The discussion of the American opinion poll is especially interesting, because VOA claimed the poll "proved" that the electios were honest. They also claimed falsely that demonstrations were confined to Tehran.
By MUHAMMAD SAHIMI in Los Angeles | 17 June 2009
[TEHRAN BUREAU] Much has been said about the outcome of the Iranian presidential election, which took place last Friday. President Mahmoud Ahmadinejad's supporters claim that the vote counting was honest. The reformists' supporters hotly dispute that. Extra ammunition has been provided to those who believe that the President was the true victor by the results of a poll taken by the Center for Public Opinion and the New American Foundation between from May 11-20, 2009, asking 1001 Iranians living in Iran for whom they would vote.
According to the poll, 34% of the respondents said that they would vote for the President, while 14% said that they would vote for the main reformist candidate, Mir Hossein Mousavi, a former prime minister.
So, who is right?
There is much evidence to support those who believe that the vote counting was fraudulent.
Let us begin with the American poll. According to the poll, 77% of the respondents said that they want the Supreme Leader to be elected directly by the people; 74% favor full inspections of Iran's nuclear facilities to ensure that it will not be used for non-peaceful purposes; 77% favor normal trade with, and full recognition by the United States; 68% favor Iran's government to help the U.S. in Iraq, and 52% favor recognition of Israel in return for U.S. recognition and open. trade. Who espouses such policies? The reformists, not President Ahmadinejad.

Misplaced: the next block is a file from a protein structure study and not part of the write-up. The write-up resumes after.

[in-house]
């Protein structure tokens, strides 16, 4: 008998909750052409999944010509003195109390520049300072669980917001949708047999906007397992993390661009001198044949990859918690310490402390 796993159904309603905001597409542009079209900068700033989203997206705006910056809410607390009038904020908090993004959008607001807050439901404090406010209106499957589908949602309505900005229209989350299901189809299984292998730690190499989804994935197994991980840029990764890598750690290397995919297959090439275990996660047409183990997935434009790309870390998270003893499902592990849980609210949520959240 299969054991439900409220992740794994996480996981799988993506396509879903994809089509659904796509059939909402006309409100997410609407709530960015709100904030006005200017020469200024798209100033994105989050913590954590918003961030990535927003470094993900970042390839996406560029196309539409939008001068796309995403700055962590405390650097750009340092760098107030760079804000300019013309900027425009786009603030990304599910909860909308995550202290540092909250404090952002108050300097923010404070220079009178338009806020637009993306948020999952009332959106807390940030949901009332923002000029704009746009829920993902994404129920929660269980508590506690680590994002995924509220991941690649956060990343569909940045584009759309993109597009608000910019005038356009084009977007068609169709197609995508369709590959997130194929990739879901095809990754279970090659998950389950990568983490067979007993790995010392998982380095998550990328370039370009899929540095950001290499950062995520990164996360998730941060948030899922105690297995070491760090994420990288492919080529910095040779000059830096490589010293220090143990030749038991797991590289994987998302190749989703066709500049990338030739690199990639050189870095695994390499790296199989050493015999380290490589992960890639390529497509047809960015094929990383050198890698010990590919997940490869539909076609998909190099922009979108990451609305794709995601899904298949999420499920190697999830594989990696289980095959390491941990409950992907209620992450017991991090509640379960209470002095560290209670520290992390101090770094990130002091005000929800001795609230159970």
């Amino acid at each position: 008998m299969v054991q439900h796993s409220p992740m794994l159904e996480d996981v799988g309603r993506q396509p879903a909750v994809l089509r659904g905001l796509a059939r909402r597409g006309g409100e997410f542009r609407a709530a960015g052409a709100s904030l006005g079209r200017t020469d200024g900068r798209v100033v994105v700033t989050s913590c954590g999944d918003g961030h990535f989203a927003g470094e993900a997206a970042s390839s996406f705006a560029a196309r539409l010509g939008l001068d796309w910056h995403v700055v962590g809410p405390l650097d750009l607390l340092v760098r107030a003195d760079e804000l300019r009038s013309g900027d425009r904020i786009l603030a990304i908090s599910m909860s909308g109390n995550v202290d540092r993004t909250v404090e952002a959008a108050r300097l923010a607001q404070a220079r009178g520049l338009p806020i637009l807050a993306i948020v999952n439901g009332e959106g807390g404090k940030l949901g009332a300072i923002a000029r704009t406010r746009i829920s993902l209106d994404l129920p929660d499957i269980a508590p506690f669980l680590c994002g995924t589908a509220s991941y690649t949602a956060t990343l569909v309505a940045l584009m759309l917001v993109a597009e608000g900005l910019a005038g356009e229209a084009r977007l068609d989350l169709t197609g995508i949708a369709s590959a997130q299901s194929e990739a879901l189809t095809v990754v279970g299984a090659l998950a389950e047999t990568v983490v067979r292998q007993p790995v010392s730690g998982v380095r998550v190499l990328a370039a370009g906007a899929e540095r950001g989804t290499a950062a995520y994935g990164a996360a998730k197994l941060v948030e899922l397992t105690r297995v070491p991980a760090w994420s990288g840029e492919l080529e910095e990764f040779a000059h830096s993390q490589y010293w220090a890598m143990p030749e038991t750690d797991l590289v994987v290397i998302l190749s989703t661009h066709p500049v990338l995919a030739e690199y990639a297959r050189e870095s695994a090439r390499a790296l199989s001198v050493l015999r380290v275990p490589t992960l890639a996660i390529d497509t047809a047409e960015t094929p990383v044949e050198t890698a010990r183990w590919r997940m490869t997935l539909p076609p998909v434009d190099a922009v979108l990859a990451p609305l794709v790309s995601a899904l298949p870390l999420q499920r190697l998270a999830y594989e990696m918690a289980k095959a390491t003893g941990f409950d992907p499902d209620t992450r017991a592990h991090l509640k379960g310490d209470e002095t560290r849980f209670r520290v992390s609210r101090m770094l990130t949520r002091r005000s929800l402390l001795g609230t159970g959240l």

90% of the respondents thought that the economy should be the top priority of their government. How has Mr. Ahmadinejad's economic performance been (aside from distributing cash among the poor in the last month of the campaign)? Dismal! Unemployment, inflation, and the costs of housing, fuel, and food have all skyrocketed since 2005.
Then, why is it that, while agreeing overwhelmingly with what the reformists advocate, a plurality of the respondents said that they would vote for the President? The answer lies in the Iranian culture. Iranians are notoriously secretive about their political opinions when they talk to strangers, especially when they are called over the phone. In a country where social and political repression has increased dramatically under Mr. Ahmadinejad, the Iranian people are terrified by the possible consequences of honest answers, especially with respect to their preferred candidate.
Moreover, the poll was finished on May 20, and that was just before the campaigns were taking off. There was a dramatic increase in the support for Mr. Mousavi (as well as Mr. Mahdi Karroubi, the 2nd reformist candidate) only in the last three weeks of the election.
Continued - Why Ahmadinejad Did Not Win